2014-04-24 / Front Page

Newport Founders Devise a Plan

A Look Back


William Coddington was the wealthiest founder. He also brought legal, business and political leadership to the group. William Coddington was the wealthiest founder. He also brought legal, business and political leadership to the group. 375th Anniversary

Right about now, 375 years ago, nine gentlemen led by the powerful William Coddington set a plan in motion to leave Pocasset (Portsmouth) and establish a new town on the island that better suited their ideals. Joining Coddington was William Brenton, one of the richest Bostonians and a successful merchant and farmer; Henry Bull, who later became Governor of Rhode Island; Jeremy Clarke, a surveyor and merchant; Dr. John Clarke (no relation to Jeremy), a physician, preacher and scholar who later authored the King Charles II Charter of 1663; John Coggeshall, a wealthy merchant and farmer; William Dyer, a merchant and soldier; Nicholas Easton, a builder and farmer; and Thomas Hazard, a farmer and surveyor.

They drafted the Newport Compact on April 28 (at right). Two days later, Easton, with his sons Peter, 17, and John, 15, “proceeded by boat down Narragansett Bay along the west shore of Aquidneck, and began the settlement of Newport on 1 May 1639.” (Documentary History of Rhode Island, Volume Two, by Howard M. Chapin, 1919) They actually landed first on Coasters Harbor Island and then crossed over to the basin where Cardines Field is today.


One of the early policies was that the Judge and Elders would assemble on the first Tuesday of the month. On those Tuesdays they would "hear and determine all such causes as shall be presented." One of the early policies was that the Judge and Elders would assemble on the first Tuesday of the month. On those Tuesdays they would "hear and determine all such causes as shall be presented." Other founders traveled along crude Indian paths and joined the Eastons on May 16. The Narragansett Indians were considered a friendly tribe and later helped the settlers clear land along the coast.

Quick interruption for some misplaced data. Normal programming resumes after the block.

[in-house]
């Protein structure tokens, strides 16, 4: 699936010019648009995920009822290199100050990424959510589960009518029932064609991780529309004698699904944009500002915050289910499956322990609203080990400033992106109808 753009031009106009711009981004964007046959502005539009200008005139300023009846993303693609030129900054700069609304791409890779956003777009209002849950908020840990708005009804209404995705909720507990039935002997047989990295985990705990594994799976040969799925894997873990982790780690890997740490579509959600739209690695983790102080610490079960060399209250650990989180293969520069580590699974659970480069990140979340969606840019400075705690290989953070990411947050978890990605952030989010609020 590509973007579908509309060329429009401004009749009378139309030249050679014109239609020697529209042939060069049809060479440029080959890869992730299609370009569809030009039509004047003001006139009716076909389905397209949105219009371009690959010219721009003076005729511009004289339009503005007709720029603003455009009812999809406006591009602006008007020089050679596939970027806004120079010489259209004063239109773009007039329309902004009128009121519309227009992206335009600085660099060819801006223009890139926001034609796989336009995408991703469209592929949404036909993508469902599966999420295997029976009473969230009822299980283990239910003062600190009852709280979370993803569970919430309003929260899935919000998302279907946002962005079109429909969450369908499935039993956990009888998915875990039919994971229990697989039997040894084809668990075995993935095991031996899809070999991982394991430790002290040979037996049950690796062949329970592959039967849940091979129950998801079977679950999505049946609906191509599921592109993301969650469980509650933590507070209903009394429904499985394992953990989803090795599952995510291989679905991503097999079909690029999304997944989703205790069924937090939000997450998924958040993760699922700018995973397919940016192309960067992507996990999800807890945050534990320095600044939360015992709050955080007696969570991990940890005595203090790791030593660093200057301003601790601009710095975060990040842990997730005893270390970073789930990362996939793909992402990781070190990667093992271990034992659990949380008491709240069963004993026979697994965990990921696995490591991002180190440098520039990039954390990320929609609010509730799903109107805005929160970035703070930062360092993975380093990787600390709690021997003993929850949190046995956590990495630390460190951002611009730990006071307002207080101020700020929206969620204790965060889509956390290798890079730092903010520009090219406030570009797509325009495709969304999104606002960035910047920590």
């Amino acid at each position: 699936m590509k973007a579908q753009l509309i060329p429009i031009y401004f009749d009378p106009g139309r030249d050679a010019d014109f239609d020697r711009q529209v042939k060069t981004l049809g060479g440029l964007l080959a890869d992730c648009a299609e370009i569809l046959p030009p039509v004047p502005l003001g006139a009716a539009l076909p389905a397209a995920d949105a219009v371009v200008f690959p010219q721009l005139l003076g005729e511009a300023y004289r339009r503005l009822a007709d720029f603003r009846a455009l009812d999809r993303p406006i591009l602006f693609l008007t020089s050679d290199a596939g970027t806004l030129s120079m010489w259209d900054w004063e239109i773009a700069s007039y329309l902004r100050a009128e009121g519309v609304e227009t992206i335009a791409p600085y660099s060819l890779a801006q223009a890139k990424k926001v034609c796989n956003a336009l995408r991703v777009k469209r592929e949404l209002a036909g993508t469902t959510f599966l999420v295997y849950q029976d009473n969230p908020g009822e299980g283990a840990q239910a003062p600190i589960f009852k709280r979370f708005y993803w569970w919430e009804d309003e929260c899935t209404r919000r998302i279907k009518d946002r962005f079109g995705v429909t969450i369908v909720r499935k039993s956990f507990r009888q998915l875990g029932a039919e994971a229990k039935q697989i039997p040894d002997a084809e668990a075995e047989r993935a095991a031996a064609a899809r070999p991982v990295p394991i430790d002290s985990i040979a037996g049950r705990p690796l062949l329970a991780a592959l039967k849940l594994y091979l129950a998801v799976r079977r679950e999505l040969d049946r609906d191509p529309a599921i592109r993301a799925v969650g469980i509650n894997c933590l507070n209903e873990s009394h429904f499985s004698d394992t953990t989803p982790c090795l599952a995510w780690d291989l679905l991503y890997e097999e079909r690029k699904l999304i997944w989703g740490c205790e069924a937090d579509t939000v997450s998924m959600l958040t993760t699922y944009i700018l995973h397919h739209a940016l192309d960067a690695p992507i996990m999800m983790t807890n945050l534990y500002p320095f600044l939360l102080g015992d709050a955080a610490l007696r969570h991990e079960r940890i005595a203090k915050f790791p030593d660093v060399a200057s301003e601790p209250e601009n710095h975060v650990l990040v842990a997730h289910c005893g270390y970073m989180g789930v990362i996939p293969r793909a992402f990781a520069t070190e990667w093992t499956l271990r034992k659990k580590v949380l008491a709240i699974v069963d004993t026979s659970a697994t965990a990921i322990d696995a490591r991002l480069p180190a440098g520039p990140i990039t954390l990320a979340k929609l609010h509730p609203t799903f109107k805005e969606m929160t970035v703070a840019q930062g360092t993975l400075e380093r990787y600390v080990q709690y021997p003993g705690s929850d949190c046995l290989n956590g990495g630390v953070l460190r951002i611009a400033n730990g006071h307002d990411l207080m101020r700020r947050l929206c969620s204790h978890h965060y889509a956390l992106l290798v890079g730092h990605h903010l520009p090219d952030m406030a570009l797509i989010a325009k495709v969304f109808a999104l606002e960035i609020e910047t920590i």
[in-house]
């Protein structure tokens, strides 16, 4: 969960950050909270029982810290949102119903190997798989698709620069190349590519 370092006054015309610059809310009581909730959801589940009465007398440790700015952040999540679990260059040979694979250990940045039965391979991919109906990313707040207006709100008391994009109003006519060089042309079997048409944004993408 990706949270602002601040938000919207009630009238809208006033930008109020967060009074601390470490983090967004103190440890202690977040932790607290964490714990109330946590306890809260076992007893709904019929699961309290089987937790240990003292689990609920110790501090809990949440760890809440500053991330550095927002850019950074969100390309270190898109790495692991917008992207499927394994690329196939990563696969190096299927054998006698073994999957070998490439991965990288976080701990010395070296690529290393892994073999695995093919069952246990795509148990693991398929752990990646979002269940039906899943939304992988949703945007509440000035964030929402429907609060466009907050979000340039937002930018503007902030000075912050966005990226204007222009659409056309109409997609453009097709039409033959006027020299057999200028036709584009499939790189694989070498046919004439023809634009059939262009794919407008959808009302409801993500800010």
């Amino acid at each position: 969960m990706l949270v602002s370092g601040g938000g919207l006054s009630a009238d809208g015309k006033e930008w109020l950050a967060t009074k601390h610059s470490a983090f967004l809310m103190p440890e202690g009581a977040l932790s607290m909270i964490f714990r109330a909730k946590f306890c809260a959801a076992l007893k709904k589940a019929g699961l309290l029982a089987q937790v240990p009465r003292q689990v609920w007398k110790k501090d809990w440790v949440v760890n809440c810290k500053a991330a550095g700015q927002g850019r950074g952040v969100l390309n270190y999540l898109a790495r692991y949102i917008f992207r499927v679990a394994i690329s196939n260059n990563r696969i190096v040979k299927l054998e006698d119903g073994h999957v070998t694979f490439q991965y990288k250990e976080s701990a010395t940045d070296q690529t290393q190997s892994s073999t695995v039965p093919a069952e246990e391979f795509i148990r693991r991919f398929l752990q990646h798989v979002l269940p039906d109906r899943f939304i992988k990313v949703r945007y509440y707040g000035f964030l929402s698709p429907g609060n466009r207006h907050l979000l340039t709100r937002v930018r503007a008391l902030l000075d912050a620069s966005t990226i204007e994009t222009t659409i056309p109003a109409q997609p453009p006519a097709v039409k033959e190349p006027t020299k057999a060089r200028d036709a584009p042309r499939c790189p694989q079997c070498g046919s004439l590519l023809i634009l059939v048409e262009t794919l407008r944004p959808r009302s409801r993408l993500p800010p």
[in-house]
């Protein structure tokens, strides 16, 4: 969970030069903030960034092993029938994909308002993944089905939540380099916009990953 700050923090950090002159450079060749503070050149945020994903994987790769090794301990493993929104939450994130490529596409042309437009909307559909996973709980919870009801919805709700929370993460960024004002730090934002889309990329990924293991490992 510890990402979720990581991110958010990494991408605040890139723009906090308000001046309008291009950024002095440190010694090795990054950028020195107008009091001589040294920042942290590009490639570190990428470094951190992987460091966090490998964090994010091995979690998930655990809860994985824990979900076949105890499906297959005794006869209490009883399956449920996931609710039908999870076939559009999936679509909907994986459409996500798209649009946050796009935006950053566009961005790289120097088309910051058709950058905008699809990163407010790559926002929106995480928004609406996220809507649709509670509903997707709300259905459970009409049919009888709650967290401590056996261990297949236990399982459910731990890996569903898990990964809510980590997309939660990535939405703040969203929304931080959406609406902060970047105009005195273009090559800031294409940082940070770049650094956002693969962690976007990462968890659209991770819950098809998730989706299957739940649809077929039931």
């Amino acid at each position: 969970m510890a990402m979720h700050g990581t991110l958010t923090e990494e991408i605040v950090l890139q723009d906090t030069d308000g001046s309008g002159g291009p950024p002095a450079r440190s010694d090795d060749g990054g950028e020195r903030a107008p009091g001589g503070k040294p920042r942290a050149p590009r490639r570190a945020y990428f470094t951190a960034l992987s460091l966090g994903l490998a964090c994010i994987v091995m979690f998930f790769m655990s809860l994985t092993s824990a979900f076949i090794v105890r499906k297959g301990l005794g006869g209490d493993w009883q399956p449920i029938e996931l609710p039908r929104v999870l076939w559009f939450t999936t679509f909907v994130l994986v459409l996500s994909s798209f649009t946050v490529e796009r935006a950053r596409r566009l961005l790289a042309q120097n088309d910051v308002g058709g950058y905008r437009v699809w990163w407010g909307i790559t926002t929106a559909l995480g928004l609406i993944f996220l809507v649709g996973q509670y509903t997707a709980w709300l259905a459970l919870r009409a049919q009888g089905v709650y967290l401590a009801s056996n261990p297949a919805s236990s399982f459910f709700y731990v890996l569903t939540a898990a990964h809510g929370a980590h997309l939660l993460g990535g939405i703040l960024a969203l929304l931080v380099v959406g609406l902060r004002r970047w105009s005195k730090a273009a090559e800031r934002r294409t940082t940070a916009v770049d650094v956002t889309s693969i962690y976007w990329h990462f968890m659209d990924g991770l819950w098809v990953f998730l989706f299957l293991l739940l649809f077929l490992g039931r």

One of the most important points of business at this first meeting, which probably occurred near where the Great Friends Meeting House is now, was setting the town’s boundaries and determining how land within the new “plantation” would be divided. Those who first came were given 10 free acres.

Later, the nine founders allotted themselves four acres for their in-town homes (Coddington was given six acres so he could plant an orchard), tracts of land along the harbor, and land for their large estates “in the country”: Coddington was allotted 750 acres; Easton was given 389 acres along Sachuest Beach; other founders William Brenton received 399 acres for his Hammersmith Estate; John Coggeshall received 389 acres along what is today, appropriately, Coggeshall Avenue; William Dyer, 200 acres; Jeremy Clarke, 186 acres and Dr. John Clarke only received 148 acres.

One of the most comprehensive accounts of the founding can be found in “Newport, A Lively Experiment,” by Rockwell Stensrud, (2006).

On the 28th of the 2d month (April) 1639.

It is Agreed

By us whose hands are underwritten to propagate a Plantation in the midst of the Island or elsewhere, and do engage ourselves to bear equal charge answerable to our strength and Estates in common, and that our determination shall be by major voice of Judge and Elders, the Judge to have a double voice.

Wm. Coddington, Judge

Nicholas Easton

John Coggeshall Elders

Wm. Brenton

John Clarke

Jeremy Clark

Thomas Hazard

Henry Bull

Wm. Dyer, Secretary

On the 16th of the 3d month (May) 1639

It is agreed and ordered that the Plantation shall be called Newport. It is ordered that every such servant as shall abide with any of us that first came forth shall upon their due admission have ten acres of land given them gratis.

It is ordered that the town shall be built upon both the sides of the spring and by the seas side Southward.

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